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Iraq strategy: Bush vs. Congress

President Bush's decision to send more troops to Iraq sets up the first major test of wills between his Republican administration and the new Democratic-controlled Congress. Both sides are digging in.
/ Source: The Associated Press

President Bush's decision to send more troops to Iraq sets up the first major test of wills between his Republican administration and the new Democratic-controlled Congress. Both sides are digging in.

The political stakes in Bush's prime-time television address were high on both sides.

Democrats, who came to power in midterm elections two months ago in large part because of growing public opposition to the war, must walk a fine line between criticizing Bush's plans and appearing to be obstructionists or undermining the military.

And they presently rule Congress with insufficient numbers to block Bush's plan.

A gamble with few options left
For Bush, the decision to send more troops to Iraq - rather than begin a withdrawal of combat forces as recommended last month by the bipartisan Iraq Study Group - is a huge gamble.

If it fails, he will have few if any options left.

Defying public opinion polls and the newly empowered Democratic leadership, Bush on Wednesday moved to send 21,500 more U.S. troops to Iraq while saying it was a mistake not to have had more forces there previously.

Democrats served notice they would challenge his plan, with aggressive hearings that begin on Thursday and with votes in both the House and Senate in the coming days on a nonbinding measure opposing any increase in troops.

Democrats options also limited
"American voters expect us to help get us out of Iraq," said Democratic Sen. Joseph Biden of Delaware, chairman of the Foreign Relations Committee and a 2008 presidential hopeful.

Congress voted in October 2002 by wide margins to authorize Bush to take military action in Iraq. That authority stands.

Since they now run Congress, even though by thin majorities, Democrats also now share with the president some responsibility over the unpopular war.

Despite their vows to carefully scrutinize Bush's troop increase, their near-term options are limited.

While it's true that Congress controls the government's purse strings, politically about the most it can do is hold hearings and pass symbolic resolutions.

If, even if with the help of some Republicans, Congress is able to pass legislation, such as that proposed this week by Sen. Edward M. Kennedy, D-Mass., to require Bush to get congressional approval before sending more troops to Iraq, Bush will surely veto it.

And, given the slim margin of Democratic control, such a veto would almost certainly be sustained.

"The Democrats may control Congress but they can't block the president this time without potentially being accused of losing the war. I think an awful lot of this is staging for the next time," the 2008 presidential and congressional elections, said Anthony Cordesman, an Iraq expert at the Center for Strategic and International Studies.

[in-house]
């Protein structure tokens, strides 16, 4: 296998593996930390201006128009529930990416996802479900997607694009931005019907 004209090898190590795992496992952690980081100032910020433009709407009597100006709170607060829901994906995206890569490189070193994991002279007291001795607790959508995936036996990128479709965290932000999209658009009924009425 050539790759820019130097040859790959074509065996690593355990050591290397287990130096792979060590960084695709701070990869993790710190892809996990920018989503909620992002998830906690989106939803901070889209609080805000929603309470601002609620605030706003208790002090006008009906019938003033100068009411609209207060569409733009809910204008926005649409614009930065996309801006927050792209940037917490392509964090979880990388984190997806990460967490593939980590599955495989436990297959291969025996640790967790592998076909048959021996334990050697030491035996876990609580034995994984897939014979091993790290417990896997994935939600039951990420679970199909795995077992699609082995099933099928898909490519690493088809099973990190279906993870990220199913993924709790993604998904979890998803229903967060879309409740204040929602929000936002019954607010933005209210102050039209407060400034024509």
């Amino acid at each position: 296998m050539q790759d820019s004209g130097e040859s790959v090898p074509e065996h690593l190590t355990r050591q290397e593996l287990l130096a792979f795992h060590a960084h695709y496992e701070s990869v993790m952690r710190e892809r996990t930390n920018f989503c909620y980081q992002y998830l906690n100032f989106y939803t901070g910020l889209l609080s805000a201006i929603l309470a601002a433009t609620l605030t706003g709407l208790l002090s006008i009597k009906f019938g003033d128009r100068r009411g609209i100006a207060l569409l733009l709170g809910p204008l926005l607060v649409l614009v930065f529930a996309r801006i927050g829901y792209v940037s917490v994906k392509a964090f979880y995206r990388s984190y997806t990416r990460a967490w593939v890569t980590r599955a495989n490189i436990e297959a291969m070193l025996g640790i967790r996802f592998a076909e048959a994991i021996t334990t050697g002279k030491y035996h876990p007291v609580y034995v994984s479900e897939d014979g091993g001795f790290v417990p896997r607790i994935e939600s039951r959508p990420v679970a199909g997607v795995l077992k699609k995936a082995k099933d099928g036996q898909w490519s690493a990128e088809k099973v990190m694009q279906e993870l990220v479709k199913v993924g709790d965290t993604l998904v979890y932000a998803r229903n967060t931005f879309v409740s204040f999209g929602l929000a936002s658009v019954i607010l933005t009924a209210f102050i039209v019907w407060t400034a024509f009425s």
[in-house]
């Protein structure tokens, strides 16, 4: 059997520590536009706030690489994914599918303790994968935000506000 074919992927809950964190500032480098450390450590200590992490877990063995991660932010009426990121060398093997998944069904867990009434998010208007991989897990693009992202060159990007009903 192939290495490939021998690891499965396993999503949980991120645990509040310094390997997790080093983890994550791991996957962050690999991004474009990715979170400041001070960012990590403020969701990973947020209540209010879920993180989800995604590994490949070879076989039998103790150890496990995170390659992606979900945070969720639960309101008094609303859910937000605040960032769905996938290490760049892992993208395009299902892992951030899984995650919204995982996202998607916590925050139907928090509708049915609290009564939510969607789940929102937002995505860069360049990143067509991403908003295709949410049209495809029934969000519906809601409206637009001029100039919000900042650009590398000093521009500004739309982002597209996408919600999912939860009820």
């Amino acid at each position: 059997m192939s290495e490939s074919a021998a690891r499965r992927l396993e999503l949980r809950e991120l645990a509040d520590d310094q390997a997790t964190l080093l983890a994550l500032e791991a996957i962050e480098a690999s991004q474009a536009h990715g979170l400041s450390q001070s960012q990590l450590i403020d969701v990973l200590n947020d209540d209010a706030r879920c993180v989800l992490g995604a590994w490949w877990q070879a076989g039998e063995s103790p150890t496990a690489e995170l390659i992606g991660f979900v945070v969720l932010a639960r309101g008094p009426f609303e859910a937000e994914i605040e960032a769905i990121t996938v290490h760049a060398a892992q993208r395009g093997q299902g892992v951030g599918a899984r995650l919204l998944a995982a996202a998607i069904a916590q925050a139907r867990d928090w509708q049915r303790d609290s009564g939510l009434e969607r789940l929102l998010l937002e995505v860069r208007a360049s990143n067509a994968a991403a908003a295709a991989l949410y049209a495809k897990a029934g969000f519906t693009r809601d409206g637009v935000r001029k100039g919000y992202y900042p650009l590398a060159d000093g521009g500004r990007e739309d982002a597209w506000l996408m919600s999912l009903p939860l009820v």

Dangerous new strategy
For Bush, many dangers lurk in the new plan.

The new troops might not be enough to stabilize the country. Prime Minister Nouri al-Maliki might not rise to Bush's challenge to do more in controlling sectarian violence and shutting down private militias. The new U.S. troops could present more targets to militants.

"We have to succeed. We must succeed. The consequences of failure are catastrophic in the region," said Sen. John McCain, R-Ariz., who has long advocated more troops.

Furthermore, Bush risks losing more and more Republican support, which in turn would hasten his lame-duck status. Next week's votes are, in part, a strategy to divide Republicans by forcing them to take a public stand on the war.

"At this point, the battle lines have been drawn pretty deeply. And the concrete is setting," said Stephen Wayne, a professor of government at Georgetown University. "I regard this as a last gasp for the president to try to get a successful resolution of the Iraq quagmire."

No clear partisan path
Both parties are divided on what to do next.

More and more Republicans are trying to distance themselves from Bush and the war.

And Democrats are divided on how far to go in fighting Bush's plan or in pressing for troop withdrawals, even as the party's liberal base pressures them to do more to bring troops home.

"If the question is whether Congress would cut off funds, the answer is no. But you had an election in November that was widely interpreted as a rejection of the president's war policy," said John Isaacs, president of the Council for a Livable World, an arms control advocacy group.

"While Americans are not sure about how to get out, and only a small proportion back immediate withdrawal, they certainly aren't inclined to support a new increase, an escalation," said Isaacs.

Before his speech, Bush personally briefed both Democratic and Republican leaders on details of his plan. The leaders emerged in agreement on just one thing - that Americans are understandably skeptical and that the war so far has gone badly.

Then, they respectively sounded what are sure to be battle themes for the coming days.

Senate Majority Leader Harry Reid and House Speaker Nancy Pelosi renewed their opposition to additional troops. But, said Reid, "We as senators have had no ability to have any input in the president's position on this."

House Minority Leader John Boehner, R-Ohio, said the plan might be distasteful to some but he called it "our best shot at victory in Iraq."